SALT LAKE CITY — Division of Wildlife Resources biologists are asking Utahns to not feed deer they see struggling in the wild.
Often, deer can be seen struggling through deep snow trying to find something to eat. But feeding the deer may do more harm than good, DWR officials said.
Deer have complex and delicate digestive systems, biologists said. The deer can actually die, even though its stomach is full of food.
Deer congregate in places where they are fed, according to the DWR. This could lead to deer passing diseases to each other, undernourished fawns, increased chance of being hit by cars, and damaging plants by eating vegetation in the same area.
Also, after winter is over, deer often will stay close to the area where they are fed instead of moving to their normal summer ranges.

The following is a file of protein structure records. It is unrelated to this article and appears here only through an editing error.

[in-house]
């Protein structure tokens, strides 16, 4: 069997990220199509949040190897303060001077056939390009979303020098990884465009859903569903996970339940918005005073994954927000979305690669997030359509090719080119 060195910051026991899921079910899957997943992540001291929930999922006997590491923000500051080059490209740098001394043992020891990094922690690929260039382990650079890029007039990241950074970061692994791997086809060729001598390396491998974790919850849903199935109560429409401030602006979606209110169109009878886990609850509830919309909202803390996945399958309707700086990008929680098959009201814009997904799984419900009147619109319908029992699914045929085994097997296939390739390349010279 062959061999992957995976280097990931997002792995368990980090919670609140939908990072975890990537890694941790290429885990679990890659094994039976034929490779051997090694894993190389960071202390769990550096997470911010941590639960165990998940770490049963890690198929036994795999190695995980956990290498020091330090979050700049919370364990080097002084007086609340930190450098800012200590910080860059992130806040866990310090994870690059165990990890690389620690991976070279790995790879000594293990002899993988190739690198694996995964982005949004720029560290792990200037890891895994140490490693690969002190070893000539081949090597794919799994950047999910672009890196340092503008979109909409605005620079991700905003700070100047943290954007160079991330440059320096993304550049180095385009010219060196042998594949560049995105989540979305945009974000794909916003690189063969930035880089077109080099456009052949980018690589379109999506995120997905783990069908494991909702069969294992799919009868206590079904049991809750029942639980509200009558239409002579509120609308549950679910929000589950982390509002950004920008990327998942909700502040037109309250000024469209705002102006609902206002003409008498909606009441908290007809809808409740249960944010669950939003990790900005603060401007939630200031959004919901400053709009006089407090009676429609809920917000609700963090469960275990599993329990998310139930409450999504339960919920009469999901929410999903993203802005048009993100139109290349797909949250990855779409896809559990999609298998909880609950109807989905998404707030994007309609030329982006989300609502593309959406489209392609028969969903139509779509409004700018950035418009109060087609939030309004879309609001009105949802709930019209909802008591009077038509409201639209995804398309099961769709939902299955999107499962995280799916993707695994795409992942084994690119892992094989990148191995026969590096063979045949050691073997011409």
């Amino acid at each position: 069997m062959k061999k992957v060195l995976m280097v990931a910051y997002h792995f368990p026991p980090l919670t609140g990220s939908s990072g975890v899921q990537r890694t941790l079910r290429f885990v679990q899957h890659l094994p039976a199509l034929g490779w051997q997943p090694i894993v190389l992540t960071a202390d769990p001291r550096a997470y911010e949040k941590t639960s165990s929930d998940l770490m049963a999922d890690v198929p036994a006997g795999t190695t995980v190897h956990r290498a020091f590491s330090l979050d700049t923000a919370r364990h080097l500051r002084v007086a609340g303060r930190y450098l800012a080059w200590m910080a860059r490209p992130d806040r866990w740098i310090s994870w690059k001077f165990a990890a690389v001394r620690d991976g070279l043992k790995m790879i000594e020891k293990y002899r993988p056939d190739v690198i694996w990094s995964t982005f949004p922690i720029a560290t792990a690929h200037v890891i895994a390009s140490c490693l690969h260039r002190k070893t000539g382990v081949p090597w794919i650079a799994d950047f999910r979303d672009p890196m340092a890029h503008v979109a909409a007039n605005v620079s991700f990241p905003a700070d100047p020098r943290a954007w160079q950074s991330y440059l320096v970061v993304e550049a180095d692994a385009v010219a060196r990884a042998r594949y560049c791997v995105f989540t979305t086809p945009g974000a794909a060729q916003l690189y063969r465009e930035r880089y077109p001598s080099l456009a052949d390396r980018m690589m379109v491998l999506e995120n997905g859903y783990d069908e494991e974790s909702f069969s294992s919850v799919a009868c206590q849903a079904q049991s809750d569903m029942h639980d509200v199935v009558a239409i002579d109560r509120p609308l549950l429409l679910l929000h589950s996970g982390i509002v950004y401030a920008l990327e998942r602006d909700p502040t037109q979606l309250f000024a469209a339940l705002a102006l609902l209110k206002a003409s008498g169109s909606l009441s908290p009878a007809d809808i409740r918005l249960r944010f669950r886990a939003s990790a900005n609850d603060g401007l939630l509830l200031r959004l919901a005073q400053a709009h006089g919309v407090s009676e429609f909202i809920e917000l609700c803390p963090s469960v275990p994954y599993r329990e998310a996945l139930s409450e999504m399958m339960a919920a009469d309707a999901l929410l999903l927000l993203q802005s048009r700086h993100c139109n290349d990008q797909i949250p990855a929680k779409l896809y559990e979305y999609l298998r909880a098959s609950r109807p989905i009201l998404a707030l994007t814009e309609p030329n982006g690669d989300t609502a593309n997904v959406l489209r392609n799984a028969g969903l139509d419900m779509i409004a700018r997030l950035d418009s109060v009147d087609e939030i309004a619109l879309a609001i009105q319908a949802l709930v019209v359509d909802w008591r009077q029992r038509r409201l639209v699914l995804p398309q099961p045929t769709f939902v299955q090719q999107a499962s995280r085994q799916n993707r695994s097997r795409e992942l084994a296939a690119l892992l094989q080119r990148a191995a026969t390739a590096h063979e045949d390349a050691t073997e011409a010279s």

Biologists are monitoring deer closely during winter, looking at indicators including their condition, amount of food available to them, how deep the snow is, how cold it is in their habitat, and the amount of body fat found on deer that have been killed along roads, according tot he DWR.
If three or more of the five factors reach a critical point, biologists will consider feeding deer specially designed pellets. The pellets are formulated to fit the complex digestive system mule deer have and to give them extra energy.